This article gives an overview of current analysis techniques for the screeningand the activity analysis of metabolites from marine (micro)organisms. The sequencingof marine genomes and the techniques of functional genomics (including transcriptome,proteome, and metabolome analyses) open up new possibilities for the screening of new metabolites of biotechnological interest. Although the sequencing of microbial marinegenomes has been somewhat limited to date, selected genome sequences of marine bac-teria and algae have already been published. This report summarizes the applicationof the techniques of functional genomics, such as transcriptome analysis in combina-tion with high-resolution two-dimensional polyacrylamide gelelectrophoresis and massspectrometry, for the screening for bioactive compounds of marine microorganisms.Furthermore, the target analysis of antimicrobial compounds by proteome or transcrip-tome analysis of bacterial model systems is described. Recent high-throughput screening
 
2 T. Schweder et al.techniques are explained. Finally, new approaches for the screening of metabolites frommarine microorganisms are discussed.
Keywords
Functional genomics
·
Proteome
·
Metabolome
·
Natural compounds
·
High-throughput screening
1Introduction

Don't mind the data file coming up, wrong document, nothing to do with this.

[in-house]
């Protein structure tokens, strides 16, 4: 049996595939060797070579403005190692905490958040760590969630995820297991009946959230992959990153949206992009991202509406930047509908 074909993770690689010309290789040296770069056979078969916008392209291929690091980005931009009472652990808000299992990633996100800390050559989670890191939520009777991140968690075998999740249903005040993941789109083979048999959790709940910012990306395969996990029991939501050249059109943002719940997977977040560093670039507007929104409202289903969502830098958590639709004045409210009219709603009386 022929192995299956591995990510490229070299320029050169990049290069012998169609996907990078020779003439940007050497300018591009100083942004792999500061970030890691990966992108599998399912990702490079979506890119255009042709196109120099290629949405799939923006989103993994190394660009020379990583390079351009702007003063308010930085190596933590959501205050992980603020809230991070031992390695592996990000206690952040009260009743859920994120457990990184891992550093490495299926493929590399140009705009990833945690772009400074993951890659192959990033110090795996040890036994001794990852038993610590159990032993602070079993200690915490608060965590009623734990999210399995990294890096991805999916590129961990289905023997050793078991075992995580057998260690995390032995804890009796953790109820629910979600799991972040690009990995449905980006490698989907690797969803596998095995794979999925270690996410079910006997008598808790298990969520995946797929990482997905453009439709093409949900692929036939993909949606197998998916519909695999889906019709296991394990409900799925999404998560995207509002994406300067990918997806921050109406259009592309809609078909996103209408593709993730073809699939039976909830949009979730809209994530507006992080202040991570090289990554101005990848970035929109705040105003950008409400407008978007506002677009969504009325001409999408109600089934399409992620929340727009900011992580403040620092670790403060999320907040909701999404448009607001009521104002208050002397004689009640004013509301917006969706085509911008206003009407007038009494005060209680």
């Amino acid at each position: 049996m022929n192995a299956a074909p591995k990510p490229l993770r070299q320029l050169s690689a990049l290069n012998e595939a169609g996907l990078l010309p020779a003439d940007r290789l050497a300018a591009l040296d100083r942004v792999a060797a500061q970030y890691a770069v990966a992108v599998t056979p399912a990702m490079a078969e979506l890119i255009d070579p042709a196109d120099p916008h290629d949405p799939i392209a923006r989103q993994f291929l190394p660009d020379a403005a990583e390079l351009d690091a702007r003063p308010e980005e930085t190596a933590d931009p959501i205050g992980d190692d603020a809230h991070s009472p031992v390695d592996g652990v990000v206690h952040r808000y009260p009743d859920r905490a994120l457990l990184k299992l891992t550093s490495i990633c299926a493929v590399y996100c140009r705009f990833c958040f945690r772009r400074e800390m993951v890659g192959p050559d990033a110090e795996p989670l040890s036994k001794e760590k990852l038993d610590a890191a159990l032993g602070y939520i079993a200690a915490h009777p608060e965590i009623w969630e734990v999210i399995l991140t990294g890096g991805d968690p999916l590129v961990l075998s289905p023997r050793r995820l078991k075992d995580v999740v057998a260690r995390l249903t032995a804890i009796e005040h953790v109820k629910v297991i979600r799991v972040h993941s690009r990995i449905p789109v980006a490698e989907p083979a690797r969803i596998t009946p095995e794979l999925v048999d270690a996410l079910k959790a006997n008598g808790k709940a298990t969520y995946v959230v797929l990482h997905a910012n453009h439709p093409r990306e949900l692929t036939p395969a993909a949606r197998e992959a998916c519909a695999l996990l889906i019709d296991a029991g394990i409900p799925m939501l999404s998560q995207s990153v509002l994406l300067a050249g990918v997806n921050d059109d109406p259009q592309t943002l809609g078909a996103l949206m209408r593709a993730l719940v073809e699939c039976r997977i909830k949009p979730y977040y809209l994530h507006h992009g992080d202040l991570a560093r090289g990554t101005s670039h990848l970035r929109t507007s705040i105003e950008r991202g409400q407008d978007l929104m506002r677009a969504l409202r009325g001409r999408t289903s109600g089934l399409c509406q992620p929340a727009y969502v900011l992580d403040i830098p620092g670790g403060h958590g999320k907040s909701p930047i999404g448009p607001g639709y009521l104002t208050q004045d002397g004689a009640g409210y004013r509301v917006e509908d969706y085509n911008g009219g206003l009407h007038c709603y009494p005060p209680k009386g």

The tremendous biochemical diversity of marine microorganisms and theirbiotechnological potential is becoming more and more recognized, not only by microbiologists but also by the pharmaceutical industry. Several new companies focus on the discovery of more effective drugs based on natu-ral products of marine microorganisms. In recent years, the improvementof screening technologies has yielded a considerable number of potentialnew drug candidates and other metabolites from microorganisms of marineecosystems.The physiological investigation of marine natural products has shown thatmany of these compounds function as signal transducers and thus regulatecomplex processes within marine living societies. It is supposed that thesestructures play an important role in the inhibition of physiological processesof potential competitors. This offers a promising potential for the explorationof new drugs against critical pathogenic microorganisms.Most of the marine compounds that have been successfully screened andstructurally elucidated so far originate from microorganisms, especially bac-teria. Several studies have demonstrated that natural products isolated fromhigher marine organisms like marine invertebrates are very frequently of bacterial origin. However, these bacteria, which are for example in a symbi-otic association with higher organisms, usually cannot be cultivated alone ina pure culture. Their growth depends directly on the activity of their hosts.Furthermore, only a minority of free-living marine microorganisms has beenidentified and can be cultivated so far. The knowledge on such marine mi-croorganisms is very limited compared to those microorganisms that can beeasily cultured under laboratory conditions. The taxonomical identificationof marine microorganisms in general is still in its infancy. The focus on thephysiology and the potential of bioactive substances of non-cultivable marinemicroorganisms is an important challenge at present and for the future.The estimated taxonomical diversity of marine microorganisms in generalindicates the powerful potential of novel bioactive substances produced inaquatic ecosystems. It has been shown that marine bacteria, which are thepredominant microorganisms in the marine ecosystems, produce bioactivesubstances that are different from known compounds from terrestrial bacte-